Extremely preterm birth, defined as birth between 22 and 26 weeks' gestation, accounts for substantial infant morbidity and mortality, as well as both parental and provider distress. Prenatal counseling for families anticipating extremely preterm delivery remains ethically and practically challenging for maternal-fetal medicine (MFM) physicians and neonatologists alike. Physicians must quickly establish a trusting relationship with families and convey complex medical information. They must sensitively elicit family preferences and values regarding life and death, carefully explain management options including potential outcomes such as long-term disability, and arrive at a mutually agreeable plan for delivery and resuscitation. Prenatal counseling may sometimes be disjointed, conflicting or even contradictory. We have shown this can be due in part to differences in training, practice and perspectives between the specialties, as well as differences in framing and unconscious biases, time constraints and poor communication. Physicians often emphasize cognitive information versus parental values. Further, preferred terminology and counseling approaches are unknown. This can lead to poor family understanding, inadequate shared decision making, decreased satisfaction and increased anxiety. There is a need to determine best approaches using language and terminology preferred by families, not physicians. There is also a need to develop new methods to educate providers in MFM and Neonatology to improve antenatal counseling practices. Simulation has been shown to be effective in teaching patient-physician communication, ethical dilemmas in medicine, and prenatal counseling. We propose to first determine language and counseling approaches preferred by families, and then redefine current training for prenatal counseling at periviability by developing and implementing two novel, interdisciplinary simulation- based educational programs targeted at providers from both MFM and Neonatology, focusing on eliciting values and building partnerships through advanced communication and relational skills. Our overall hypothesis is that family-focused counseling at periviability, using language and approaches preferred by families, will more effectively address parental values and preferences central to decision making and improve counseling practices and outcomes. To accomplish this, we will enroll families and their counseling providers from MFM and Neonatology in this mixed-methods study and compare counseling outcomes after educational interventions to baseline. We will collaborate with Family Faculty advisors from study design to publication to incorporate the parental perspective. Given the weight of decisions resulting from counseling for impending extremely preterm delivery, joint-specialty interventions using preferred language and approaches to optimize counseling are urgently needed. These innovative educational interventions present a feasible and effective approach that can be widely disseminated to improve interdisciplinary family-focused counseling practices and outcomes for anticipated periviable deliveries, representing a direct and immediate clinical impact.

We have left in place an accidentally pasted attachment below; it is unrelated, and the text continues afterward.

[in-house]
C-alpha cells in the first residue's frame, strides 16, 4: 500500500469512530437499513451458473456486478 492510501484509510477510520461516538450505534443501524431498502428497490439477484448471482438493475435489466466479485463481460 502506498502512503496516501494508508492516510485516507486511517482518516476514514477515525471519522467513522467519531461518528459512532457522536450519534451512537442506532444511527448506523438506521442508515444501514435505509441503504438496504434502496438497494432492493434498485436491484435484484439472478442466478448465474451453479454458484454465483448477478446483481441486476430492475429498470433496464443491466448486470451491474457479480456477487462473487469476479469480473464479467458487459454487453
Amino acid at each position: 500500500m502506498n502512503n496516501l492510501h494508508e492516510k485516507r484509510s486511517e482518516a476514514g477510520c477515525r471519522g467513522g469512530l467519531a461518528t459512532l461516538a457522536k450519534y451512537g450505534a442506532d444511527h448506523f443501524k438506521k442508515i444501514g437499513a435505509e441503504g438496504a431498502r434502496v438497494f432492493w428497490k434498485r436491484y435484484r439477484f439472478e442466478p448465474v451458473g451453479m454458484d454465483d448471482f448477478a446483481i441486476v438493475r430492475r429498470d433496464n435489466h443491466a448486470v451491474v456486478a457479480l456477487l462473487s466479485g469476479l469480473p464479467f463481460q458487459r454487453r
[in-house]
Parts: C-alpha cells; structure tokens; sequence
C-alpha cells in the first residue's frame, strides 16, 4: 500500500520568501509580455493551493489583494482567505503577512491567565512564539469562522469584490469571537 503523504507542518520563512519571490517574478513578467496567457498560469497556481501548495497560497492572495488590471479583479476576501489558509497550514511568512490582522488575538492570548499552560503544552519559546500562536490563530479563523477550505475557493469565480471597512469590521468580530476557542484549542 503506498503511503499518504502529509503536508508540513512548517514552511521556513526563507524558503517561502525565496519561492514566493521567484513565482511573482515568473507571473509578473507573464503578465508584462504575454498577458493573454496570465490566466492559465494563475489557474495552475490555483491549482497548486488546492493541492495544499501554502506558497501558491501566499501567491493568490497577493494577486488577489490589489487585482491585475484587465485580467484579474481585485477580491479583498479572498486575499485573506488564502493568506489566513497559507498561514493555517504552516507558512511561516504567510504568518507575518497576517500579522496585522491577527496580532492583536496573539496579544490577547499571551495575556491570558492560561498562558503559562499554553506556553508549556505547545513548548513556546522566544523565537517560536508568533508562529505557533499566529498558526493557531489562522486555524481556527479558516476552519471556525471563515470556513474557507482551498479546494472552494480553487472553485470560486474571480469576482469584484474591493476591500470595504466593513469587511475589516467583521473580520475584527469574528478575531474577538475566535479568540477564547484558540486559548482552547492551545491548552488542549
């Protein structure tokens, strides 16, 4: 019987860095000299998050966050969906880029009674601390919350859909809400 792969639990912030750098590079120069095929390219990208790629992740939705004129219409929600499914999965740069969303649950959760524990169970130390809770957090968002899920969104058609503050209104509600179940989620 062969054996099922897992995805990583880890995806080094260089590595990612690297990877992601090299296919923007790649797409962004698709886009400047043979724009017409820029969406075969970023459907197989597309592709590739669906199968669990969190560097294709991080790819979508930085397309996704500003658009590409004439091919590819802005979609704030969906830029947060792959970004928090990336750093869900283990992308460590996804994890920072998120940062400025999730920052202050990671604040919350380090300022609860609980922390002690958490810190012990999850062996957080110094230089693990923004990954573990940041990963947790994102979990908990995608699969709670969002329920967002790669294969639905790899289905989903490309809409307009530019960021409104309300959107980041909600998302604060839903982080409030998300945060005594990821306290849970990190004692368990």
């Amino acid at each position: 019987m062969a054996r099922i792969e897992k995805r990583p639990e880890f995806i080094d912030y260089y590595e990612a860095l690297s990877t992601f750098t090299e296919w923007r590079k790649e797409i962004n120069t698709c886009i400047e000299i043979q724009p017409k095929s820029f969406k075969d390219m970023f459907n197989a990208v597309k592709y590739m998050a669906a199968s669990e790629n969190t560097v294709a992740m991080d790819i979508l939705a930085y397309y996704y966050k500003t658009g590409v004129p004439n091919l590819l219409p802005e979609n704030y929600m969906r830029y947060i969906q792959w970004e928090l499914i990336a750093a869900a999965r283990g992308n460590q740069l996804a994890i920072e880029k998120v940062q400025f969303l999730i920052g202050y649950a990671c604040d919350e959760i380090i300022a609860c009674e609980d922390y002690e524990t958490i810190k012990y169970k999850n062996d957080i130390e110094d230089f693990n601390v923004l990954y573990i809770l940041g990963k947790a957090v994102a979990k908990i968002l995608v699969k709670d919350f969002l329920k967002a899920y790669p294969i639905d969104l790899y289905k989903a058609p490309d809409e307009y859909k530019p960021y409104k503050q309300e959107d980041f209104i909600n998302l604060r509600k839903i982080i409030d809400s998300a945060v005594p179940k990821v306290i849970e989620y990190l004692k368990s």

Antenatal family counseling for anticipated extremely preterm deliveries remains ethically and practically challenging for maternal-fetal medicine specialists and neonatologists alike. The overall goal of this project is to improve antenatal counseling and counseling outcomes for families facing anticipated extremely preterm delivery through innovative, interdisciplinary simulation-based education for maternal fetal medicine specialists and neonatologists, using language preferred by families, and focusing on eliciting values and building partnerships through advanced communication and relational skills.